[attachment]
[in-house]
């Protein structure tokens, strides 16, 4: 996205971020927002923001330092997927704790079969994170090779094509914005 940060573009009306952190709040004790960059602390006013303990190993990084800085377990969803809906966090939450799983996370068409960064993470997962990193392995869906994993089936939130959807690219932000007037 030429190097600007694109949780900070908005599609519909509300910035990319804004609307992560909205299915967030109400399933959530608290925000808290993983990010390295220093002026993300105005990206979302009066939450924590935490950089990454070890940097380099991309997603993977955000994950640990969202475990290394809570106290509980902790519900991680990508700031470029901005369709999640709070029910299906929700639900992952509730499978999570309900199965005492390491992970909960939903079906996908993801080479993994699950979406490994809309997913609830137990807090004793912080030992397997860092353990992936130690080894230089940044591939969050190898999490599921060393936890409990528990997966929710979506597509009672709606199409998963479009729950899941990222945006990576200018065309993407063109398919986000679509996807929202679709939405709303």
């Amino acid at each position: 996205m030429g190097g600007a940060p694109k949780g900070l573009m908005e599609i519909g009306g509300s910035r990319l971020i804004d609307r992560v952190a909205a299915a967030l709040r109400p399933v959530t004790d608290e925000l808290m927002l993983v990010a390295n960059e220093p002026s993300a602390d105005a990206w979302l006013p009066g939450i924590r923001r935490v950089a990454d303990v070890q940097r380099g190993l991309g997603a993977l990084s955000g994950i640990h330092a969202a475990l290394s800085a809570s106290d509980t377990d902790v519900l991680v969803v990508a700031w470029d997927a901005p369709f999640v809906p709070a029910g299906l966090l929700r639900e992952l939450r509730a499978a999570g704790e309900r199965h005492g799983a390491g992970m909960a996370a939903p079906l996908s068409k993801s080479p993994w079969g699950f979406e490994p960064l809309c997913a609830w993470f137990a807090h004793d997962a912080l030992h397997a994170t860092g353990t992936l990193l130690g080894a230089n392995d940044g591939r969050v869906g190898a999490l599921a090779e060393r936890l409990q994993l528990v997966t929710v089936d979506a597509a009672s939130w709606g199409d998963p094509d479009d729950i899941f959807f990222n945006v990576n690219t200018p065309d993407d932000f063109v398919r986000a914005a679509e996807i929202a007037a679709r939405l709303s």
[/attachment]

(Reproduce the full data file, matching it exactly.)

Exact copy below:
[in-house]
């Protein structure tokens, strides 16, 4: 996205971020927002923001330092997927704790079969994170090779094509914005 940060573009009306952190709040004790960059602390006013303990190993990084800085377990969803809906966090939450799983996370068409960064993470997962990193392995869906994993089936939130959807690219932000007037 030429190097600007694109949780900070908005599609519909509300910035990319804004609307992560909205299915967030109400399933959530608290925000808290993983990010390295220093002026993300105005990206979302009066939450924590935490950089990454070890940097380099991309997603993977955000994950640990969202475990290394809570106290509980902790519900991680990508700031470029901005369709999640709070029910299906929700639900992952509730499978999570309900199965005492390491992970909960939903079906996908993801080479993994699950979406490994809309997913609830137990807090004793912080030992397997860092353990992936130690080894230089940044591939969050190898999490599921060393936890409990528990997966929710979506597509009672709606199409998963479009729950899941990222945006990576200018065309993407063109398919986000679509996807929202679709939405709303």
């Amino acid at each position: 996205m030429g190097g600007a940060p694109k949780g900070l573009m908005e599609i519909g009306g509300s910035r990319l971020i804004d609307r992560v952190a909205a299915a967030l709040r109400p399933v959530t004790d608290e925000l808290m927002l993983v990010a390295n960059e220093p002026s993300a602390d105005a990206w979302l006013p009066g939450i924590r923001r935490v950089a990454d303990v070890q940097r380099g190993l991309g997603a993977l990084s955000g994950i640990h330092a969202a475990l290394s800085a809570s106290d509980t377990d902790v519900l991680v969803v990508a700031w470029d997927a901005p369709f999640v809906p709070a029910g299906l966090l929700r639900e992952l939450r509730a499978a999570g704790e309900r199965h005492g799983a390491g992970m909960a996370a939903p079906l996908s068409k993801s080479p993994w079969g699950f979406e490994p960064l809309c997913a609830w993470f137990a807090h004793d997962a912080l030992h397997a994170t860092g353990t992936l990193l130690g080894a230089n392995d940044g591939r969050v869906g190898a999490l599921a090779e060393r936890l409990q994993l528990v997966t929710v089936d979506a597509a009672s939130w709606g199409d998963p094509d479009d729950i899941f959807f990222n945006v990576n690219t200018p065309d993407d932000f063109v398919r986000a914005a679509e996807i929202a007037a679709r939405l709303s």